Linux - GeneralThis Linux forum is for general Linux questions and discussion.
If it is Linux Related and doesn't seem to fit in any other forum then this is the place.
Welcome to LinuxQuestions.org, a friendly and active Linux Community.
You are currently viewing LQ as a guest. By joining our community you will have the ability to post topics, receive our newsletter, use the advanced search, subscribe to threads and access many other special features. Registration is quick, simple and absolutely free. Join our community today!
Note that registered members see fewer ads, and ContentLink is completely disabled once you log in.
i am doing sizing for a new infrastructure.. and I need to load balance a set of servers to gain performance.
But I'm thinking, would it help even more if I run xen and do virtualization on each box.
For example, if I originally wanted to load-balance 4 boxes.. and say I set virtualization up such that each box have 2 guest domains doing the webserver part.. essentially i have 8 logical boxes yeah?
Virtualization won't provide performance increase but will utilize and downsize the amount of hardware you'll need to cut costs. Depending on what the server will be doing, usually virtualizing them is the way to go nowadays.
Here's why: "virtualization does not multiply the CPU resource; it can only divide it."
Virtualization can allow that single piece of silicon inside that single machine to very-deftly wear either one of two hats, but it cannot cause one piece of silicon to magically acquire twice the "load-bearing capacity" that it used to have.
When to put to a genuine computational test (which rarely actually happens...) a virtual processor by-definition will have somewhat less than 50% of the capacity of a real one. For "load balancing" purposes, this is all that matters.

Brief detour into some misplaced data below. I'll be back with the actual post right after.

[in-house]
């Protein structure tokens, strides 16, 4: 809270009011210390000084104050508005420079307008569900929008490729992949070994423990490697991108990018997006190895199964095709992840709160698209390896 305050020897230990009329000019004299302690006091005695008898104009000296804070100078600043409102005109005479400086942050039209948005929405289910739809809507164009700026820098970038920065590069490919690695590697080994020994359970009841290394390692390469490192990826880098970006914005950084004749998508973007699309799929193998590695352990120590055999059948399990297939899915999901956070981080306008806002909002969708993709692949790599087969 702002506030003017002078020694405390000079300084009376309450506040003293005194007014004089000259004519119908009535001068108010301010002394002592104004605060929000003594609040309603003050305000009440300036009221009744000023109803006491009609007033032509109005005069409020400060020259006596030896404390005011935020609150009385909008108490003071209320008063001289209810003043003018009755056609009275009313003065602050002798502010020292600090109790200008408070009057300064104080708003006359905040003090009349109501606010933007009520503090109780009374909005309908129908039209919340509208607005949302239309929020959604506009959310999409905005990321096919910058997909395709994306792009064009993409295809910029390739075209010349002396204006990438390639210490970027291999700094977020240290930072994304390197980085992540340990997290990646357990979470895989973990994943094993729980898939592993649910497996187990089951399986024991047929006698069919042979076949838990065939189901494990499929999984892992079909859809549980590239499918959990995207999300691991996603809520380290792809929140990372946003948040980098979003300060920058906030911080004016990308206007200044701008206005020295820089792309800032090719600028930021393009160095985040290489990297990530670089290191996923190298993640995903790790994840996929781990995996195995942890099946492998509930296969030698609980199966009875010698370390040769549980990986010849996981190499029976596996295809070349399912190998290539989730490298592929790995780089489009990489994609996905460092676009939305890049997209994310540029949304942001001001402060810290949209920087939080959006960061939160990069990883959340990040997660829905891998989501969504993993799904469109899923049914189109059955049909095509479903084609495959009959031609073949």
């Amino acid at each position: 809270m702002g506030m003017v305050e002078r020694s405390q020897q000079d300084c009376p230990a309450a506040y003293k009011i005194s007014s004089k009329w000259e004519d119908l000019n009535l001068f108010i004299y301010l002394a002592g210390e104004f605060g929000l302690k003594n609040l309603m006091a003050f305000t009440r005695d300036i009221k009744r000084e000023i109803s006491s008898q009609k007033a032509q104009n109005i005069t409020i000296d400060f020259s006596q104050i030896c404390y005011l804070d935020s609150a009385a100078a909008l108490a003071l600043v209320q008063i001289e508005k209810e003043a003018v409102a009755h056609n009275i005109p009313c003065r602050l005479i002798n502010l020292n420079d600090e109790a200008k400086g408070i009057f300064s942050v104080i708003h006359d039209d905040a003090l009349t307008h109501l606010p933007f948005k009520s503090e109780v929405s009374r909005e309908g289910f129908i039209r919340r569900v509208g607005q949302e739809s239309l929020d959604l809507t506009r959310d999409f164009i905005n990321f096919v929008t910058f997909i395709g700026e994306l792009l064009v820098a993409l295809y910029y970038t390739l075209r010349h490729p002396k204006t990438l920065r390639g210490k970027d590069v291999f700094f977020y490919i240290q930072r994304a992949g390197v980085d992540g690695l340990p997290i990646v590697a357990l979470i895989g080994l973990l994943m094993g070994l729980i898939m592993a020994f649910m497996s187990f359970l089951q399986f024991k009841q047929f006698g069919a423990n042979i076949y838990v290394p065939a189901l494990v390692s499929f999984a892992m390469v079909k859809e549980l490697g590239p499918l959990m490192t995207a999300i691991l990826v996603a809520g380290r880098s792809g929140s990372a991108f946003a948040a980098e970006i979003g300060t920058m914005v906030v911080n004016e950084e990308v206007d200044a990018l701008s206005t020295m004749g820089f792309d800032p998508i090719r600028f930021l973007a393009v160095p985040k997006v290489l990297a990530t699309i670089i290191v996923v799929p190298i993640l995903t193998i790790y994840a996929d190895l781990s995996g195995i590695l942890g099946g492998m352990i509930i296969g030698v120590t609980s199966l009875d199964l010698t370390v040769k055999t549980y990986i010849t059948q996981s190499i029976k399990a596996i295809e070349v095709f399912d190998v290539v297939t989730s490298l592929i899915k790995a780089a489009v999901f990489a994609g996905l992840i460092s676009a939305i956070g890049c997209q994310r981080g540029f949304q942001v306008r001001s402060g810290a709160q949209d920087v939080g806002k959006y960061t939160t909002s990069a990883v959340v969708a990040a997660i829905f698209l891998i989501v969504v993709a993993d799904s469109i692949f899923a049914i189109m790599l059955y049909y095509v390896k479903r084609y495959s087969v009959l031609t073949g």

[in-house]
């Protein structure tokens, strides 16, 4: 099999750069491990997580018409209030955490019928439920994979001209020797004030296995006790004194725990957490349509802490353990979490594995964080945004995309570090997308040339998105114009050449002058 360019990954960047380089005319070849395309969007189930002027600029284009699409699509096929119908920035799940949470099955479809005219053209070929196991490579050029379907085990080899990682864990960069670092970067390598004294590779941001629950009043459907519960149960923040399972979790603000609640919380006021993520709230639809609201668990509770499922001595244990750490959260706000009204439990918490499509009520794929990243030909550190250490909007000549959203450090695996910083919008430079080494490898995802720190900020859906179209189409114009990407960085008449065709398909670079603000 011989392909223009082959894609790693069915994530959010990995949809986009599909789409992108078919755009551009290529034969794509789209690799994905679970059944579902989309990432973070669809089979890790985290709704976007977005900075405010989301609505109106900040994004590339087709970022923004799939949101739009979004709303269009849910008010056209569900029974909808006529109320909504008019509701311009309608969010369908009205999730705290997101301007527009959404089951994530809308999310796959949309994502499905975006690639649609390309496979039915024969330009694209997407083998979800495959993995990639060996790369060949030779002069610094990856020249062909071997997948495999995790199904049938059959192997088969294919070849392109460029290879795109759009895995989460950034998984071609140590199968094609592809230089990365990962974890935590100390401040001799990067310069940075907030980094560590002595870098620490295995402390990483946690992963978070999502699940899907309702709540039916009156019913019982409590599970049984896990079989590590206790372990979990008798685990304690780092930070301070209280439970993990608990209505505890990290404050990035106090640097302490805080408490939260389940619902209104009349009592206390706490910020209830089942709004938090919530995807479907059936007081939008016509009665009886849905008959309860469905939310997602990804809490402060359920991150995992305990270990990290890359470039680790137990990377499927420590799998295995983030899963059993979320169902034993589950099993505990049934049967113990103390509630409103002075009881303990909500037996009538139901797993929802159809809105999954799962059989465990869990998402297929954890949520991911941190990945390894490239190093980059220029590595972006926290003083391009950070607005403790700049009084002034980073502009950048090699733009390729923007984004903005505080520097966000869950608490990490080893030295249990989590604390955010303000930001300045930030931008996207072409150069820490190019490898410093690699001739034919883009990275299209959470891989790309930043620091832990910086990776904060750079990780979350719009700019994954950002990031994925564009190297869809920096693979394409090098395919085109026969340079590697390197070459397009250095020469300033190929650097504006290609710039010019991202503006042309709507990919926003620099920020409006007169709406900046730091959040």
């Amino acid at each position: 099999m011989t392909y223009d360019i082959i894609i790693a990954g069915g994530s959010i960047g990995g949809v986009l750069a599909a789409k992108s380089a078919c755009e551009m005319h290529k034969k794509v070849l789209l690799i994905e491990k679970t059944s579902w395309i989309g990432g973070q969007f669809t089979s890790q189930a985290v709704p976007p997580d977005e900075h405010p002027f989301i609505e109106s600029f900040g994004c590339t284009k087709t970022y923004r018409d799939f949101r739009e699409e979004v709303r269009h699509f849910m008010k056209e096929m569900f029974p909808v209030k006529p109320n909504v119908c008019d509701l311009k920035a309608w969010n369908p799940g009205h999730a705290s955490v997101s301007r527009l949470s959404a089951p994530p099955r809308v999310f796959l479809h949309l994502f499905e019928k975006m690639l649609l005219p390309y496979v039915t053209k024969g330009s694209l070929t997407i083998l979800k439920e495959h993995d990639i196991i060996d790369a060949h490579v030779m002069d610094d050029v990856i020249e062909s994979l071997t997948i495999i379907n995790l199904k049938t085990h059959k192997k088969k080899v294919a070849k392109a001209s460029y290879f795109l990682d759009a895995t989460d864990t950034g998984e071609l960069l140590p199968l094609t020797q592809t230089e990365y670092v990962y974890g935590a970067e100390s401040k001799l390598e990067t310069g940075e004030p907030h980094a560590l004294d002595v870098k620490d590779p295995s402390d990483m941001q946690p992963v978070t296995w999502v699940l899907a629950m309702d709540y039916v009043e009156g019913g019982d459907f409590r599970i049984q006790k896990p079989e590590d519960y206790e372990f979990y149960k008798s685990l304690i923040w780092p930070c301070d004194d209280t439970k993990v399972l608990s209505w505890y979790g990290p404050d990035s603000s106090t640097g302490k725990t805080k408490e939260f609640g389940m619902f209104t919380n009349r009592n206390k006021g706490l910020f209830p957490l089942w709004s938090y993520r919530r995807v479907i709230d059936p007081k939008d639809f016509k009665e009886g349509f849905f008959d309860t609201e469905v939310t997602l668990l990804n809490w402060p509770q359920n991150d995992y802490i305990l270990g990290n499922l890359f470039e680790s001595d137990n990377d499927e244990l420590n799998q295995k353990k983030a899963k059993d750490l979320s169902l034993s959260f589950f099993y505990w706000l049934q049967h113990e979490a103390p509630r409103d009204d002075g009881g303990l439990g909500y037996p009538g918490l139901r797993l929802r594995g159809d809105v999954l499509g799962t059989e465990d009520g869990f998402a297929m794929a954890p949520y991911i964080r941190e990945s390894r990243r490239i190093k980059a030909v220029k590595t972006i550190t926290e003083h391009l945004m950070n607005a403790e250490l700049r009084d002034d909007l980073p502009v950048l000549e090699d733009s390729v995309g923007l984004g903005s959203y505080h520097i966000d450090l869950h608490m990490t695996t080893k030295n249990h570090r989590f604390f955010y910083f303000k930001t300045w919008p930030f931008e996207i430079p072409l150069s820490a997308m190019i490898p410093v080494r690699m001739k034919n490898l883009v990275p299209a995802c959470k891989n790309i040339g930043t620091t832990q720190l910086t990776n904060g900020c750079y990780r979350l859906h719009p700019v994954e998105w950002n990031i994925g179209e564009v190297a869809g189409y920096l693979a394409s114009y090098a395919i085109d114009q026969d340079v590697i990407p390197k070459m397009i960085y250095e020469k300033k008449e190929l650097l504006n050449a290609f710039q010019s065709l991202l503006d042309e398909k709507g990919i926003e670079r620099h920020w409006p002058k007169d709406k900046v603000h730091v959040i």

yah but the idea of using virtualization is to harness unused cpu power isn't it?
cause there's only so much one instance of the OS can use at one time...
so i am thinking with virtualization, i can use the same piece of silicon in a more efficient manner, and with a load-balancer thrown in to the picture... won't it somewhat increase performance overall?
If your going to load balance two identical servers that are virtualized, you'll only get performance increases say if they were on different hardware.
Say ServerA and ServerB are identical. You need to have 4 virtual servers on each, between those there are actually only 4 servers as you want to load balance them. Put the first 4 on ServerA and the other 4 on ServerB. Depending on how you load balance, that would be the only way to get any performance out of them unless one of them is just for failover, etc.
But virtualising servers is the way to go if they aren't too intensive and just need to be standalone. On average from what I've read, an average server will only uses 15% utilization overall, hence the reasoning for virtualising, it's a good way to not have a server waste resources that could go to other things, like other servers and OS's on the same box, etc.
yah i am thinking along that line but just that say
ServerA and ServerB, each have 2 virtual servers.
So that makes a total of 4 logical servers over 2 physical boxes yah
There are 2 services of intent here.. so say its Service1 and Service2
So therefore.. ServerA.1 (refering to 1st virtual instance of ServerA) has service1, ServerA.2 has Service2
ServerB.1 has Service1, ServerB.2 has Service2
and i do load balancing this way.
Will I be getting a better value for my buck this way?
And say for the 4 virtual instances.. they are used for Service1 only, and i load-balance them..
will I be getting better performance since technically, I am squeezing more potential out of per-box